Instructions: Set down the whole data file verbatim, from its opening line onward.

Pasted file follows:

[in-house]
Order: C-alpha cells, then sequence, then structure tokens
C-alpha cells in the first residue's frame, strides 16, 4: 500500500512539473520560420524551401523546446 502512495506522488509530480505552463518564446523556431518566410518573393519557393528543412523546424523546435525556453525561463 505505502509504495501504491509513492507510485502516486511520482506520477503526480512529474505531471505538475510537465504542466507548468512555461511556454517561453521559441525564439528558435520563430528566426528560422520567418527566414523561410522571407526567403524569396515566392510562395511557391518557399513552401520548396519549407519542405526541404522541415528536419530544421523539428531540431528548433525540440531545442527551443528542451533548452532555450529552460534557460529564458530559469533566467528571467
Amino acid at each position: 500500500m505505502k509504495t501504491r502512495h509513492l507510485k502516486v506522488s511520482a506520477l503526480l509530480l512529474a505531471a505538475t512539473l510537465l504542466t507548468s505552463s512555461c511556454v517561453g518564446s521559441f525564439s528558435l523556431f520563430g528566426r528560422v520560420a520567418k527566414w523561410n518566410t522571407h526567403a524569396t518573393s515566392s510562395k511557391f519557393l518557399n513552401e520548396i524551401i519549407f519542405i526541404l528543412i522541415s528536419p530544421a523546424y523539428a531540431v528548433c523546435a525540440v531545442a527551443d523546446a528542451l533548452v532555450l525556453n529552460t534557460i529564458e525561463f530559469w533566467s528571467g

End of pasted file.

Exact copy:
[in-house]
Order: C-alpha cells, then sequence, then structure tokens
C-alpha cells in the first residue's frame, strides 16, 4: 500500500512539473520560420524551401523546446 502512495506522488509530480505552463518564446523556431518566410518573393519557393528543412523546424523546435525556453525561463 505505502509504495501504491509513492507510485502516486511520482506520477503526480512529474505531471505538475510537465504542466507548468512555461511556454517561453521559441525564439528558435520563430528566426528560422520567418527566414523561410522571407526567403524569396515566392510562395511557391518557399513552401520548396519549407519542405526541404522541415528536419530544421523539428531540431528548433525540440531545442527551443528542451533548452532555450529552460534557460529564458530559469533566467528571467
Amino acid at each position: 500500500m505505502k509504495t501504491r502512495h509513492l507510485k502516486v506522488s511520482a506520477l503526480l509530480l512529474a505531471a505538475t512539473l510537465l504542466t507548468s505552463s512555461c511556454v517561453g518564446s521559441f525564439s528558435l523556431f520563430g528566426r528560422v520560420a520567418k527566414w523561410n518566410t522571407h526567403a524569396t518573393s515566392s510562395k511557391f519557393l518557399n513552401e520548396i524551401i519549407f519542405i526541404l528543412i522541415s528536419p530544421a523546424y523539428a531540431v528548433c523546435a525540440v531545442a527551443d523546446a528542451l533548452v532555450l525556453n529552460t534557460i529564458e525561463f530559469w533566467s528571467g